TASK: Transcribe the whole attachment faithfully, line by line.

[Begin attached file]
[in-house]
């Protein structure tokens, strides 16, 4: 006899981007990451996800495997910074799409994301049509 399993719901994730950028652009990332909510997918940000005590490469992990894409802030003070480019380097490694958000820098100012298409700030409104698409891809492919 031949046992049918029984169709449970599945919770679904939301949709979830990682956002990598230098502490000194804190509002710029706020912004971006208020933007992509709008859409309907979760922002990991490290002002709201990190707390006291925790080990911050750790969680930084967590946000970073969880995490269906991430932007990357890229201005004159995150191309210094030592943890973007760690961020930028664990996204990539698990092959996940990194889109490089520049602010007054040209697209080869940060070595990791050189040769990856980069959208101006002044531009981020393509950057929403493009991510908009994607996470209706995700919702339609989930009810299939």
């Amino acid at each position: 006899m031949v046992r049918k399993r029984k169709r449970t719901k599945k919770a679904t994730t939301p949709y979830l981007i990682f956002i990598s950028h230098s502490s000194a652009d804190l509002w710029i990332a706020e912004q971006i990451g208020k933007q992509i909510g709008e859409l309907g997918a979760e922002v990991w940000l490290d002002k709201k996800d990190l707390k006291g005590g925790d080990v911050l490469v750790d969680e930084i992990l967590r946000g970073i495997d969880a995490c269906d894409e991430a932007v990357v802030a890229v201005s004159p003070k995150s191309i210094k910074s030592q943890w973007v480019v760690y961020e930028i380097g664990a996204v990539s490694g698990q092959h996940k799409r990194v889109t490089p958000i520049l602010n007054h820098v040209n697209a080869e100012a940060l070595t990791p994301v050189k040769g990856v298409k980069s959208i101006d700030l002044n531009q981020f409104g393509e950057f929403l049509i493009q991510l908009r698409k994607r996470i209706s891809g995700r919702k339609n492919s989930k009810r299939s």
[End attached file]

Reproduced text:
[in-house]
């Protein structure tokens, strides 16, 4: 006899981007990451996800495997910074799409994301049509 399993719901994730950028652009990332909510997918940000005590490469992990894409802030003070480019380097490694958000820098100012298409700030409104698409891809492919 031949046992049918029984169709449970599945919770679904939301949709979830990682956002990598230098502490000194804190509002710029706020912004971006208020933007992509709008859409309907979760922002990991490290002002709201990190707390006291925790080990911050750790969680930084967590946000970073969880995490269906991430932007990357890229201005004159995150191309210094030592943890973007760690961020930028664990996204990539698990092959996940990194889109490089520049602010007054040209697209080869940060070595990791050189040769990856980069959208101006002044531009981020393509950057929403493009991510908009994607996470209706995700919702339609989930009810299939």
């Amino acid at each position: 006899m031949v046992r049918k399993r029984k169709r449970t719901k599945k919770a679904t994730t939301p949709y979830l981007i990682f956002i990598s950028h230098s502490s000194a652009d804190l509002w710029i990332a706020e912004q971006i990451g208020k933007q992509i909510g709008e859409l309907g997918a979760e922002v990991w940000l490290d002002k709201k996800d990190l707390k006291g005590g925790d080990v911050l490469v750790d969680e930084i992990l967590r946000g970073i495997d969880a995490c269906d894409e991430a932007v990357v802030a890229v201005s004159p003070k995150s191309i210094k910074s030592q943890w973007v480019v760690y961020e930028i380097g664990a996204v990539s490694g698990q092959h996940k799409r990194v889109t490089p958000i520049l602010n007054h820098v040209n697209a080869e100012a940060l070595t990791p994301v050189k040769g990856v298409k980069s959208i101006d700030l002044n531009q981020f409104g393509e950057f929403l049509i493009q991510l908009r698409k994607r996470i209706s891809g995700r919702k339609n492919s989930k009810r299939s």